|FDA seeks to reform approval process for medical devices and study new tobacco regulations|
|By Staff and Wire Reports|
|Friday, 07 October 2011 05:49|
Health regulators said they are seeking public input on a plan to create a network of outside experts who would help understand new technology in medical devices, potentially speeding up device approval.
The Food and Drug Administration said earlier this week that it had formed a pilot committee of such experts, which will run through December 30 and expand the pool of vetted sources the agency already has.Although the agency's devices center already has a staff of scientists, engineers and clinicians, the FDA often draws on external expertise in reviewing products, especially in areas where knowledge can change rapidly.The experts in the pilot program will not provide policy advice or opinion but will help center staff form their own conclusions.
The program is part of the FDA's efforts to reform its fast-track approval process for medical devices, called 510(k). In recent years the agency's devices unit has been dogged by high staff turnover, funding woes and major recalls.
Earlier this year, the Institute of Medicine, in a report to the FDA, said 510(k) did not adequately protect patients and recommended a more thorough process that would likely raise the costs for device makers.For their part, device makers say agency reviewers lack adequate training and are too slow at approving devices.
In other news, U.S. health regulators said on Thursday that they will follow the behavior and health of 40,000 smokers aged 12 and older to study the effects of new tobacco regulations.
The joint effort by the Food and Drug Administration and the National Institutes of Health is the first such study since Congress asked the FDA to regulate tobacco products in 2009. The FDA said the results will help it better tailor regulations to inform people about the risks of tobacco products. Rockville, Maryland-based research firm Westat will examine what makes people more likely to smoke or stop smoking, and what effect regulation has had on how people view tobacco and its risks.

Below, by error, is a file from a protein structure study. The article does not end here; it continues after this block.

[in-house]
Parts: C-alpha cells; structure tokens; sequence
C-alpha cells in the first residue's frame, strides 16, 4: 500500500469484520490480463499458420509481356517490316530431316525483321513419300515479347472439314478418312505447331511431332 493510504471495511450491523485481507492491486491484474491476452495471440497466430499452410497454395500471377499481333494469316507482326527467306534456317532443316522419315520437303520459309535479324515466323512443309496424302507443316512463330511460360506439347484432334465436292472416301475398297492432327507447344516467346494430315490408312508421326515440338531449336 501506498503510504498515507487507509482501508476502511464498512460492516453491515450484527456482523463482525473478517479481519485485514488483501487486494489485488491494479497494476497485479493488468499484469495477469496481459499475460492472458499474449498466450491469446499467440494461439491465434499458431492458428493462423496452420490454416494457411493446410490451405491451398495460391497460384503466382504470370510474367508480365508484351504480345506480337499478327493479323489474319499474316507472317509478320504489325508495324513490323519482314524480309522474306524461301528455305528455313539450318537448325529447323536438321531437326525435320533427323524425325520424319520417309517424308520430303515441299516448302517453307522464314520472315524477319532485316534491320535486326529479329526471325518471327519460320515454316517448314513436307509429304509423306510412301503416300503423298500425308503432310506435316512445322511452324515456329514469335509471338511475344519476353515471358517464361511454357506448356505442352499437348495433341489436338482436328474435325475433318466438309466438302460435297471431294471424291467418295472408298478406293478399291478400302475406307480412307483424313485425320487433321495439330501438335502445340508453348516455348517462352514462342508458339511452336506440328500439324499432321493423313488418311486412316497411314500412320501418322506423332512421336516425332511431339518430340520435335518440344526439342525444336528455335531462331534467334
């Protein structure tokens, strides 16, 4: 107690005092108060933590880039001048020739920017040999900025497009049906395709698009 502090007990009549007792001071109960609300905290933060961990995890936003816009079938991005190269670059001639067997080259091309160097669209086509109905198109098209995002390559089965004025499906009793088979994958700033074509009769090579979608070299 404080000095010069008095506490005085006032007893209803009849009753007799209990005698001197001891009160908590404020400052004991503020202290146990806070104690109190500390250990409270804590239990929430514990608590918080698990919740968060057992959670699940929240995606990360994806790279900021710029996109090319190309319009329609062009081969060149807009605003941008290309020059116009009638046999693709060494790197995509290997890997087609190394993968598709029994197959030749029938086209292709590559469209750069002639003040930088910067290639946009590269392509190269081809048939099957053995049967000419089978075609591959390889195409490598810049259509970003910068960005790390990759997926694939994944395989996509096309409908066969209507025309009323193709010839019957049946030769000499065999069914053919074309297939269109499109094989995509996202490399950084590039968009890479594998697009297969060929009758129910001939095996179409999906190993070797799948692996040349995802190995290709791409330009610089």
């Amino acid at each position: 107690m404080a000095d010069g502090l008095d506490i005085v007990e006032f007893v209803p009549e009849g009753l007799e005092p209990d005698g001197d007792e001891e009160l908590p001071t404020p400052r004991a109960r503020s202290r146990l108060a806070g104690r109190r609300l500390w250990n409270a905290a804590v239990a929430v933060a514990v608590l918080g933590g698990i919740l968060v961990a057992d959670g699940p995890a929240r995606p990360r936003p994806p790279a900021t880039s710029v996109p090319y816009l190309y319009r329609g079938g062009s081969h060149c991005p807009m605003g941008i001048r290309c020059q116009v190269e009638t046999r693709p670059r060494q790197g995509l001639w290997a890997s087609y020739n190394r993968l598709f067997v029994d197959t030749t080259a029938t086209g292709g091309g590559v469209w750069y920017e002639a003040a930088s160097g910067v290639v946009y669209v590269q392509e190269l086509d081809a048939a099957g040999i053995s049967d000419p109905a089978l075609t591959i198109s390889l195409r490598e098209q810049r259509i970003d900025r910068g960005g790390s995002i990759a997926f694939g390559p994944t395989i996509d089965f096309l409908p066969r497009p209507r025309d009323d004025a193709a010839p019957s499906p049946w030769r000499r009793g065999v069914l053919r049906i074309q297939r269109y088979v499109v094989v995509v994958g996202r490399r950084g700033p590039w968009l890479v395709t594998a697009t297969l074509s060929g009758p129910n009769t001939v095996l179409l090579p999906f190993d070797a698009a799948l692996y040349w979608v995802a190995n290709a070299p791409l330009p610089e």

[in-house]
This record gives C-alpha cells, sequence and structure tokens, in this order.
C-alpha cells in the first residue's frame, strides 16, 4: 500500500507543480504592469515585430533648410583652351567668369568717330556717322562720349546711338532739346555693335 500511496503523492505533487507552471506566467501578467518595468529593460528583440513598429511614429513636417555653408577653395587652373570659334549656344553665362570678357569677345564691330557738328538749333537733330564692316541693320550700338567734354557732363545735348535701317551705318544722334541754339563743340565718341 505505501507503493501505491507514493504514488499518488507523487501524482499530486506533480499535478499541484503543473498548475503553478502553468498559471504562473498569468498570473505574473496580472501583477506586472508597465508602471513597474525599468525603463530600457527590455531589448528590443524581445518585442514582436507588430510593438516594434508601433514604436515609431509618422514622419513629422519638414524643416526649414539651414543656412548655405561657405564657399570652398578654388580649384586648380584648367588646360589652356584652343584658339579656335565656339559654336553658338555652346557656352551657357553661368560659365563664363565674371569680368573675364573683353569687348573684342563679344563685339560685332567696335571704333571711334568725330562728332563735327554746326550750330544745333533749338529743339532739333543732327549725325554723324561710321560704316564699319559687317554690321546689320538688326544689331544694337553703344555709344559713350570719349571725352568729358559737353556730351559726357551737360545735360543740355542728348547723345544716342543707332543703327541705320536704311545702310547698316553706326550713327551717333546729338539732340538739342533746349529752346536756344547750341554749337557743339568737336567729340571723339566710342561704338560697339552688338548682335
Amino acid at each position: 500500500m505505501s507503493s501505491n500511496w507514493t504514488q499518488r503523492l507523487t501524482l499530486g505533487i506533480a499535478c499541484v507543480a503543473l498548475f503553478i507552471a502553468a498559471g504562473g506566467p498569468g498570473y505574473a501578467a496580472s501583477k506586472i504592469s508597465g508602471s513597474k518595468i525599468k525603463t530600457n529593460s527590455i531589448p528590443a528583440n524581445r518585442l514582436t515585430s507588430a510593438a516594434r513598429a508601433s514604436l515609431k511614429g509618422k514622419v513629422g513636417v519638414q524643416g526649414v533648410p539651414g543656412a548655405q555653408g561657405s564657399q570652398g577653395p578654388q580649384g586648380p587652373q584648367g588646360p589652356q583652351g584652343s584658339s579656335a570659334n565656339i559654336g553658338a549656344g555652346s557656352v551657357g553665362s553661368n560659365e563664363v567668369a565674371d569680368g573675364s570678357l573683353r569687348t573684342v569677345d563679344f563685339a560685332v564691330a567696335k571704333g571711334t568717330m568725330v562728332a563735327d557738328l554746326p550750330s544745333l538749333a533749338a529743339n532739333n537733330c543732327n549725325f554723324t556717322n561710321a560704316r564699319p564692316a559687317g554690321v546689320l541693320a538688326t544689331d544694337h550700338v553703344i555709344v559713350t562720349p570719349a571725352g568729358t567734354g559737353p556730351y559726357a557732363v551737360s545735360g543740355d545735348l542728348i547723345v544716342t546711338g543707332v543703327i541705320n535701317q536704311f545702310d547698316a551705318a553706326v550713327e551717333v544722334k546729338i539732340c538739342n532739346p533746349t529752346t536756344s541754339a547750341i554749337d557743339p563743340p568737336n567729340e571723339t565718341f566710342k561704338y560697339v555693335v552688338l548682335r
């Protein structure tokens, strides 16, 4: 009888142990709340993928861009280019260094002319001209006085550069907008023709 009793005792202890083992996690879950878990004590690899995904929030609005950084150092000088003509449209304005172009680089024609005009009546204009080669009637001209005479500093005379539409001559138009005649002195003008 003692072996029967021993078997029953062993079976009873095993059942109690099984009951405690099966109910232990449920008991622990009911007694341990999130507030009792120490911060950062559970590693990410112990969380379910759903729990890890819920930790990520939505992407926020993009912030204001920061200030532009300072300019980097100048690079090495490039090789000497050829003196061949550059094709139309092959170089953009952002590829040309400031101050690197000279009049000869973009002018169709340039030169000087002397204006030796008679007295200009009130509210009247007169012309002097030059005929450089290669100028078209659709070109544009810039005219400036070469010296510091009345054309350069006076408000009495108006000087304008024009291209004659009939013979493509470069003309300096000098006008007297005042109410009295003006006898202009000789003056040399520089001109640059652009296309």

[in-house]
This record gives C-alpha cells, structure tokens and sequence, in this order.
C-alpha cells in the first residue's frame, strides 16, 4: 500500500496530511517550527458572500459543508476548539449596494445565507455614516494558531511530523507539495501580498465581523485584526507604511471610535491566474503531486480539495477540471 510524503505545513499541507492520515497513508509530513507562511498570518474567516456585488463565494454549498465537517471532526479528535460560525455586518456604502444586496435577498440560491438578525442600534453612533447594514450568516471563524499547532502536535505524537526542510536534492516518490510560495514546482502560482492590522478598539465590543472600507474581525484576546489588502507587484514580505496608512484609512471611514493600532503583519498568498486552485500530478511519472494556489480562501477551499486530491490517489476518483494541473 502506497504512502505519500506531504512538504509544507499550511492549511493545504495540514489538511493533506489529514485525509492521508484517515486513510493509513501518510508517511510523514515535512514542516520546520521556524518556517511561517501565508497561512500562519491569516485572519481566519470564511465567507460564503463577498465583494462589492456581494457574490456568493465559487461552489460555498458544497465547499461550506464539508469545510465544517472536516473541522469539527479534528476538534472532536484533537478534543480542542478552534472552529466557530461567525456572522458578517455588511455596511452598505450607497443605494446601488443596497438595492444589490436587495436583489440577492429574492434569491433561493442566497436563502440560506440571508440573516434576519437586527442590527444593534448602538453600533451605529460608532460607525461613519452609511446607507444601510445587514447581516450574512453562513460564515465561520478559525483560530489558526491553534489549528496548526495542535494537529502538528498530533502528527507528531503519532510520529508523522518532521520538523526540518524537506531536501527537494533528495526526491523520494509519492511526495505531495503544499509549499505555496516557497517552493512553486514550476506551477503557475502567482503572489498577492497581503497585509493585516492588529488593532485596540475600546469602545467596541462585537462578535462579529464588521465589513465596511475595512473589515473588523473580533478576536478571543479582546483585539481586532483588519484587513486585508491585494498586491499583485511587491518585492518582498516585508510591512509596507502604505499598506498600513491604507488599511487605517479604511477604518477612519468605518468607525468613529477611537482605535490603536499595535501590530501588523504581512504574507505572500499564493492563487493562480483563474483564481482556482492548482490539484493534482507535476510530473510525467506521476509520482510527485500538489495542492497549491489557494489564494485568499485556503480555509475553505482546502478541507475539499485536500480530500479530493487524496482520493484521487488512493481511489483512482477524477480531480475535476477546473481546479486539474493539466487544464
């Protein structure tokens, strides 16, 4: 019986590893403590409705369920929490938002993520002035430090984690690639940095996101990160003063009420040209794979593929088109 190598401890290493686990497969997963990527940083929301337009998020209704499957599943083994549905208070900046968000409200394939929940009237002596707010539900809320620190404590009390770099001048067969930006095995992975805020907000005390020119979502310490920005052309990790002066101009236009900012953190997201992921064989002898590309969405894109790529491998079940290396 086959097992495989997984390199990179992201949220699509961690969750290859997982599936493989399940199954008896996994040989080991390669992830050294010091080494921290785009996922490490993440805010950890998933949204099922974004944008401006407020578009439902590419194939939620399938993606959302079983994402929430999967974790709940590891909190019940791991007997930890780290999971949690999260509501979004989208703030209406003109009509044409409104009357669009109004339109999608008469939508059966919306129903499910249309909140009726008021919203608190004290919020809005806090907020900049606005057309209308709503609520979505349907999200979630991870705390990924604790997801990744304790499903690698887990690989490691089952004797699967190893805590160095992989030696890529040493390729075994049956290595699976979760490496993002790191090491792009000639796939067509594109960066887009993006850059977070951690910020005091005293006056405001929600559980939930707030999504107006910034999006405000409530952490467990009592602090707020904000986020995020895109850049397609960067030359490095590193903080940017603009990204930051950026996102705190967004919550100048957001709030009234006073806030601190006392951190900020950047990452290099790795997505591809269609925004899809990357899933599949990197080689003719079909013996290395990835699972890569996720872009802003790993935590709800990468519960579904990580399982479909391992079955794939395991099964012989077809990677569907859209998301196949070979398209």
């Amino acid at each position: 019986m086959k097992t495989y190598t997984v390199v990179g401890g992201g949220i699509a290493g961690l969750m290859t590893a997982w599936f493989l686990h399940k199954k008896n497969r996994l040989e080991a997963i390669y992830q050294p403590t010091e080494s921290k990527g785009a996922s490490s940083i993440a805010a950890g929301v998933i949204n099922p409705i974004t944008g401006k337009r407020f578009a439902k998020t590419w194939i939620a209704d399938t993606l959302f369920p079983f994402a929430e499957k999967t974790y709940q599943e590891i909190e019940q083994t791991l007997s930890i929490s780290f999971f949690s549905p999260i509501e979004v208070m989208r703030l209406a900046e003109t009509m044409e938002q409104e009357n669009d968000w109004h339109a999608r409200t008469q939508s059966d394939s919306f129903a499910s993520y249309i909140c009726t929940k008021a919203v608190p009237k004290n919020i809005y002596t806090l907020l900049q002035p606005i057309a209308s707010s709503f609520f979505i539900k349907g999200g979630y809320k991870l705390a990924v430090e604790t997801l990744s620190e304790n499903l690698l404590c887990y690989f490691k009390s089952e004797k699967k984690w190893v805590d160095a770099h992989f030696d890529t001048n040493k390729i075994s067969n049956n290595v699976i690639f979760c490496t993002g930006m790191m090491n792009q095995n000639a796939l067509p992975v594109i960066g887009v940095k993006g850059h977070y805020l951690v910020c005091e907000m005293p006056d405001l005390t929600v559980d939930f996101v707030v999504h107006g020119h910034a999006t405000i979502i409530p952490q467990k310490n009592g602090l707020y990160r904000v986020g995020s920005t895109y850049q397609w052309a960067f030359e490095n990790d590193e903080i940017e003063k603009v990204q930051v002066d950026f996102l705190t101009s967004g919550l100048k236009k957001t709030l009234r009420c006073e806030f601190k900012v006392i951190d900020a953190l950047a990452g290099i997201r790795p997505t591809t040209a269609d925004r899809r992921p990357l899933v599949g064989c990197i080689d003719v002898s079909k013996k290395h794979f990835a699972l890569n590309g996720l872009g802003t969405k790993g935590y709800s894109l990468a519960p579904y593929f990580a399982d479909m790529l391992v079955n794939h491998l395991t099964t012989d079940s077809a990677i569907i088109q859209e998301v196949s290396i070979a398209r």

"The results will strengthen FDA's ability to fulfill our mission to make tobacco-related death and disease part of America's past," FDA Commissioner Margaret Hamburg said in a statement.
The FDA was tasked with overseeing the advertisements and product designs of the tobacco industry, including marketing to children, but its new rules have faced lawsuits from some tobacco manufacturers, who argue the government has overstepped its authority.
Last month, lawyers from companies including Reynolds American Inc and Lorillard Inc said the FDA had little evidence to prove product labels with pictures of rotting teeth and diseased lungs actually keep consumers from smoking or help them better understand its risks.
The FDA said almost 70 million Americans aged 12 and older used tobacco products in 2010, and cigarette smoking results in 443,000 deaths in the United States each year. According to the Centers for Disease Control and Prevention, there has been little change in the number of Americans who smoke cigarettes since 2004.